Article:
Litigation Unit Archive
Sharonda B., et al. v. Herrick
A DCFS caseworker placed four children with an unlicensed, non-relative foster parent without getting the required background checks. The foster parent and her adult sons had criminal records including convictions for weapons and drugs. Although the caseworker was required to visit the children monthly to ensure their safety, he never visited the home while the children lived there. One night, the foster parent came home from a drug binge and murdered the youngest child, Coreese. The autopsy revealed that Coreese's body was covered with old and new marks, scars and bruises, including a gaping gash in the center of his forehead, burns to his ears, chipped teeth and missing fingernails and toenails. The medical examiner counted nearly 400 injuries to Coreese. The Public Guardian secured a settlement on behalf of Coreese's three siblings.
The Public Guardian negotiated a settlement on behalf of a group of young men who were residents of a mental health facility. Staff members at the facility failed to supervise the boys. As a result, several of the boys were sexually assaulted. The Public Guardian settled the matter, including funds deposited in an educational trust that several of the young men have used for college.
Mable A., et al. v. Woodard
Three young children were placed with a relative and her boyfriend, a convicted felon. The DCFS caseworker claimed that he visited the children monthly, but the evidence showed that he visited no more than once or twice in the year that the children lived there. The foster parents repeatedly tortured and starved the children. Two-year-old Carolyn had deep injuries to her feet as the result of repeated beatings with a hairbrush. She was unable to walk and required skin graft surgery to the bottoms of her feet. After a trial in federal court, a jury awarded the children damages against the DCFS caseworker. The parties later settled the matter.
Apostol, et al. v. Aunt Martha's
The Public Guardian filed a lawsuit against a social-service agency that placed two children in the foster home of a convicted drug dealer and then failed to visit the boys on a regular basis. One child, William, lived in the home only five weeks before he burned to death in a bathtub full of scalding water. Develle, age one, was found to have extensive open wounds to his back, feet and chin, and bald patches on his head. Both boys were severely malnourished. In September 2003, the Public Guardian secured a settlement for William's estate and Develle.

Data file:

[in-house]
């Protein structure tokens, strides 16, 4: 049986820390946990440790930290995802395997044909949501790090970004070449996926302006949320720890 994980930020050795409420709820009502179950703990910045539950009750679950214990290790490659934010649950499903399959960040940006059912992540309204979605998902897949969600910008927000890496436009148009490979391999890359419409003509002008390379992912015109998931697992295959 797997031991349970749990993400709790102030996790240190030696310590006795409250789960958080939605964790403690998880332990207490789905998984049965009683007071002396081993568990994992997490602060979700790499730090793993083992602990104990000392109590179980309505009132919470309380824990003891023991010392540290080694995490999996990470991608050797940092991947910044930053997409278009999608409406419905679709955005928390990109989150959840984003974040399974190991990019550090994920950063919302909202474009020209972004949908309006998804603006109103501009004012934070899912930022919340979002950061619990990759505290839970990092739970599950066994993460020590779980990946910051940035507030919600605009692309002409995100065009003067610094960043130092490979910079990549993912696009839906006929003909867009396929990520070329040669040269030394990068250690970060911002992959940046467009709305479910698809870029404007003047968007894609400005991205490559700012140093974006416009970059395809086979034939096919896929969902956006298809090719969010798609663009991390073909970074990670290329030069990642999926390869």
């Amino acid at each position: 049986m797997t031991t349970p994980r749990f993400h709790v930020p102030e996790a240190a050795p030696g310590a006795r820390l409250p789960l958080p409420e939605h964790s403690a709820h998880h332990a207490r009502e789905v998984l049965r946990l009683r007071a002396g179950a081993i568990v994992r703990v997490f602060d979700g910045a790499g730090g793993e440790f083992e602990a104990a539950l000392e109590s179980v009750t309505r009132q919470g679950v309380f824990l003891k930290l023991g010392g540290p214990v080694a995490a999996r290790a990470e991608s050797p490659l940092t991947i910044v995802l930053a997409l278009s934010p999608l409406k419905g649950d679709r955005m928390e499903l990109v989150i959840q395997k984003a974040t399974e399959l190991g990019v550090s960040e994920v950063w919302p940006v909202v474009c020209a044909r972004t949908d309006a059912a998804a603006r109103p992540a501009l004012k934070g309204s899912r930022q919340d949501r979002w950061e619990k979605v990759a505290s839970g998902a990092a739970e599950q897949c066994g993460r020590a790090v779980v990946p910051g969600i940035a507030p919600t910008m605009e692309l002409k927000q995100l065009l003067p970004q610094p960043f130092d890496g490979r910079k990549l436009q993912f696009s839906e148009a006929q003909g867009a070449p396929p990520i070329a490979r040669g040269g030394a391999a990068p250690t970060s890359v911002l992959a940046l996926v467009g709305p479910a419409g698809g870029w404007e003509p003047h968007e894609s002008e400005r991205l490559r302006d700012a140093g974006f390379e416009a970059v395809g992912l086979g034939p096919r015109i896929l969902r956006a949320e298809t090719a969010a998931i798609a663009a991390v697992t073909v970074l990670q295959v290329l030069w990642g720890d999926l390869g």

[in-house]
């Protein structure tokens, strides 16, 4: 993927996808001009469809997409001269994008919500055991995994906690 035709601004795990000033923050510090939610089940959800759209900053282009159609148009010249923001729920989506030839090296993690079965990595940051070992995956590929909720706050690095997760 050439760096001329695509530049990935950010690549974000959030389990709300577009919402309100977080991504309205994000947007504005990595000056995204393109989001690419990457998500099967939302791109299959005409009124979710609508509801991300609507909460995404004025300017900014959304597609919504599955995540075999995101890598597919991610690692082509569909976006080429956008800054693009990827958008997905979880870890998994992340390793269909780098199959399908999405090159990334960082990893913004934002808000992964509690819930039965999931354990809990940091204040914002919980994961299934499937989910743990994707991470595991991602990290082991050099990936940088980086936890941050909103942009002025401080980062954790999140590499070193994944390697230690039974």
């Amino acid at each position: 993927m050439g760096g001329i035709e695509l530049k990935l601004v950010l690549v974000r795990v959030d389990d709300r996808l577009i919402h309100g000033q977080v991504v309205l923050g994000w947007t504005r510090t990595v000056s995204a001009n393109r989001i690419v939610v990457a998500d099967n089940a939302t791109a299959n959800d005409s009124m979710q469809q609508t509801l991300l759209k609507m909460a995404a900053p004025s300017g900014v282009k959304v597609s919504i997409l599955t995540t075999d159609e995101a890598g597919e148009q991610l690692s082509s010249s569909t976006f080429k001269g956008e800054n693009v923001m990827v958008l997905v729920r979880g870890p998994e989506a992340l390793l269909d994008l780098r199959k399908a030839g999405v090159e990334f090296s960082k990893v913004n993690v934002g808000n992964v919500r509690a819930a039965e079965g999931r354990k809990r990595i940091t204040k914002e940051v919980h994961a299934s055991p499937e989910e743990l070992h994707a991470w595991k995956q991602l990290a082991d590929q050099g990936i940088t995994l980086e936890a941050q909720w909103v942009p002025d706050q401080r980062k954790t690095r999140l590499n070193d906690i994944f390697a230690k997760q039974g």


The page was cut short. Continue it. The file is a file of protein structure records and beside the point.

In March 2005, the Public Guardian settled a case against a social-service agency whose foster parents were caught on a neighbor's "nanny cam" abusing Jesus. The tape also revealed that the agency's transportation aide was in the home during one of the beatings. The Public Guardian secured a settlement for Jesus.
Aisha W., et al. v. Aunt Martha's, et al.
Three-year-old Aisha and her six-year-old brother Xavier were placed in a non-relative foster home. The Public Guardian alleged that during that time, the worker failed to visit the children on a monthly basis, failed to speak to the children outside the presence of their foster parents and failed to provide the children with social services. As a result of these failures, the agency and caseworker never discovered that Aisha and Xavier were being horribly abused, neglected, starved and, in the case of Aisha, sexually assaulted, by their foster parents. The foster parents pled guilty to aggravated battery to a child and served time in prison. At the civil trial, the jury returned a verdict for the defendants. The Public Guardian won a reversal of the jury's verdict in the appellate court. The parties later reached settlement.